Advisors who work with middle-age or older couples need to be mindful that one day they may well be working with the surviving spouse. It would serve them well to put themselves in the survivor’s shoes if possible, and to realize that the most innocuous, well-meaning comment can grate on a newly minted widow or widower. Depending how raw the wound is, such comments can lead the widow to think, “This person is a jerk,”  “man, they don’t get it” and “I’m outta here,” as opposed to “I’m in good hands.”

Things Not to Say to a Widow

  • Have a nice day.

    • From a widow’s perspective: “I told you my husband recently died. Do you really think I’m having a nice day?”

  • He’s in a better place.

    • You really think so?

  • Honey, I’ll take care of you.

    • How condescending can you get?  I don’t need you to take care of me. I need you to take care of my money and educate me.

  • Trust me.

    • Every alarm in my head goes off.

People in general, although well-meaning, don’t understand how trite and superficial remarks such as these can be. It can set the tone of the relationship or lack thereof.

More Mistakes to Avoid

Often, it’s not the words that are said but the business-as-usual attitude that is also grating. The broker has incorrectly planned for an hour meeting and wants to move things along. Surviving spouses, especially those that did not handle the money — be they men or women — need more time. What may normally take one appointment can often take two or three.

The surviving spouse may be totally ignorant of what they own, where it’s held, or even what they’re looking for. And once they find the papers, they may be at a complete loss as to what to do with them. What may seem simple and logical to the broker or their staff is meaningless to the spouse. Brokers tend to forget that the language of finance is intimidating and bewildering to the average layman. Add a layer of self-doubt and confusion to the mix and the poor client is befuddled. No wonder they don’t know what to do or who to trust.

The professional has lost sight of the fact that the survivor has lost the person they used to process this kind of information with.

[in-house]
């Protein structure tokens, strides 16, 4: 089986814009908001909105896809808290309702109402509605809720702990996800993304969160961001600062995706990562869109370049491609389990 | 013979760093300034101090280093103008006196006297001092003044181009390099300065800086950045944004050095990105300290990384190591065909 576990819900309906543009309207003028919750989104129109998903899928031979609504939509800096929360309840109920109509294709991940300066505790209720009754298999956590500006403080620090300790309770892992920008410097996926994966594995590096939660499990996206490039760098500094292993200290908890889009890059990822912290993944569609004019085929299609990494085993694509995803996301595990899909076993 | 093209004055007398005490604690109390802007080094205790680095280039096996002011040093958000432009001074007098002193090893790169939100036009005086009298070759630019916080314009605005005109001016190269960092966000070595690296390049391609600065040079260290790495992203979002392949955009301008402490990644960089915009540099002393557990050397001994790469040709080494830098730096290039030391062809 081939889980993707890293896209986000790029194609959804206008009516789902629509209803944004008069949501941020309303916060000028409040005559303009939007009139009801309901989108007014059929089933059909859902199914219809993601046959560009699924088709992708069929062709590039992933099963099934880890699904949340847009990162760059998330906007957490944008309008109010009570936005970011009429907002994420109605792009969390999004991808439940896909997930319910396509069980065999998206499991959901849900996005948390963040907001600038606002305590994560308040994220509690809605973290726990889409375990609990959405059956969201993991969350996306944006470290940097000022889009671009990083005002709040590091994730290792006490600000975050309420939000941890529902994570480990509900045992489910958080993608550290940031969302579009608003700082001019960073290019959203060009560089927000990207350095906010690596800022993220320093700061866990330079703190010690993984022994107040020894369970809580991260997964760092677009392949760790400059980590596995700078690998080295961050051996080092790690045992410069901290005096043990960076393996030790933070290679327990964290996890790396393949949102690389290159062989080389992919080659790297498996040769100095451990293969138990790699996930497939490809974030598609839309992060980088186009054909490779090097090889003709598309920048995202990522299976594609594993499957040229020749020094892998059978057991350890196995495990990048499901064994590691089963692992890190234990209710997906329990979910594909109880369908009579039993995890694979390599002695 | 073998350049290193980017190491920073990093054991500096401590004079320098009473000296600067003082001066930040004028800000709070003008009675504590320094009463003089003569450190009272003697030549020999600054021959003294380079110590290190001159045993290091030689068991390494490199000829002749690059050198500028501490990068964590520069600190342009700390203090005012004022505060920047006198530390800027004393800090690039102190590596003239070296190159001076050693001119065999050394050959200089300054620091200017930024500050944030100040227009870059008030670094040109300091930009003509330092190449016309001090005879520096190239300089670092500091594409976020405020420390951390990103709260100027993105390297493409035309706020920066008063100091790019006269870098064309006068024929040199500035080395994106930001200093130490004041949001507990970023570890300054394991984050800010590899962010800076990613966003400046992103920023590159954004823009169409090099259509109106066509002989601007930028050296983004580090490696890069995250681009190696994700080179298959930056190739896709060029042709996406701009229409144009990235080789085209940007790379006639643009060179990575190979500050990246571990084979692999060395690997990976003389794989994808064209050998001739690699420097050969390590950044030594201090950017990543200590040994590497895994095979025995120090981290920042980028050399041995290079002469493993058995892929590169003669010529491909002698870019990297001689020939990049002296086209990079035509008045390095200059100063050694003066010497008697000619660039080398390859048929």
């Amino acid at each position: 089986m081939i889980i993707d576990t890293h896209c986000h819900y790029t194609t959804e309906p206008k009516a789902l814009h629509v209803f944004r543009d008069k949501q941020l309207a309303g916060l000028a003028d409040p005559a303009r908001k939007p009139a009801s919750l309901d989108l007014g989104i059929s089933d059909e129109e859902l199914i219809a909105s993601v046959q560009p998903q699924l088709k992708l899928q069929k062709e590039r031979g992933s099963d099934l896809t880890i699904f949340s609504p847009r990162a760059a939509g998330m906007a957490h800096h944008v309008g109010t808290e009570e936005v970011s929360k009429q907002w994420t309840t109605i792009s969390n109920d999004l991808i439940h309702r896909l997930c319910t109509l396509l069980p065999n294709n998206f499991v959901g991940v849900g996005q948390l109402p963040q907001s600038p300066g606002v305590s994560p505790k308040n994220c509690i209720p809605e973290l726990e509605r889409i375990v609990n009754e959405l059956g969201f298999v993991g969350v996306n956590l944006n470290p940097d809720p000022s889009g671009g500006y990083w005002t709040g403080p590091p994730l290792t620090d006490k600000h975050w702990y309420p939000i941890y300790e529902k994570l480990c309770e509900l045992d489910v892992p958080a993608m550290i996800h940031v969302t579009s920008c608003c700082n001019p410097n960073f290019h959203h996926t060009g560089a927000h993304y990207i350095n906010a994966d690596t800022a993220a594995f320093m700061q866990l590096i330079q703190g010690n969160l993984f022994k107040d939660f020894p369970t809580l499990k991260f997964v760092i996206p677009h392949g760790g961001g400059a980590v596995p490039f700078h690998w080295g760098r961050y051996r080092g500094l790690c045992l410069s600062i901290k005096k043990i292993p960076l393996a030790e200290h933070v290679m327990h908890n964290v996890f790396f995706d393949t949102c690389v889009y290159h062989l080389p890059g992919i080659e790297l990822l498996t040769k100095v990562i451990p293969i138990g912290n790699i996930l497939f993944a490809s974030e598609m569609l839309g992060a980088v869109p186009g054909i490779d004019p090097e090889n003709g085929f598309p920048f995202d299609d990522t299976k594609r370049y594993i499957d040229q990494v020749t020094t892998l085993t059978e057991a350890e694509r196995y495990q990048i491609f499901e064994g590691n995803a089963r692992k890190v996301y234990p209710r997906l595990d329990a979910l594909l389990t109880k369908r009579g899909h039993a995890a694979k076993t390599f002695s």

More About Widows

Money is an emotionally charged topic, and to be dealing with it for the first time by themselves and under stress is a horror show. Often, widows don’t want their kids to know about their finances and generally won’t discuss their money with friends, leaving them in a very vulnerable and lonely place. They came into the broker’s office hoping that they would make things simple and straightforward. That they would leave feeling comfortable, and having a good understanding of both their holdings and their financial future. More often than not, they are more confused when they leave than when they walked in the door. If possible, they feel even lonelier at the end of the appointment than at the beginning.

New widows and widowers have trouble concentrating. They will forget to bring in the papers, or not understand or remember what has been told to them. They are exhausted, anxious, frightened and stressed. When people are that anxious, they cannot properly process language. Generally speaking, they know they’re not getting, it which exacerbates the situation. People need to remember they are not dumb, just numb.  

It is important to remember that the length of time a person has been alone is not a gauge of how well they’re doing. Short of losing a child, losing a spouse is probably the worst loss one can experience. The hurt never goes away. The person just learns to coexist with it. Hearing someone say “Buying that stock was stupid” is painful. Now, buying the stock may have been a poor decision but it is easy to personalize the comment.  

People know that they need the help. They are hopeful that the person who had been handling their money would be able to provide them with the necessary information to move forward in a comfortable, secure manner. When they perceive that someone is being patronizing toward them, they react negatively.

The broker who has enough foresight and compassion to understand that the surviving spouse needs someone who is honest yet kind and is willing to take the time to explain in detail more than once what they own, why they own it, how it works, and what its goal is and can compassionately guide them going forward will have a client for life.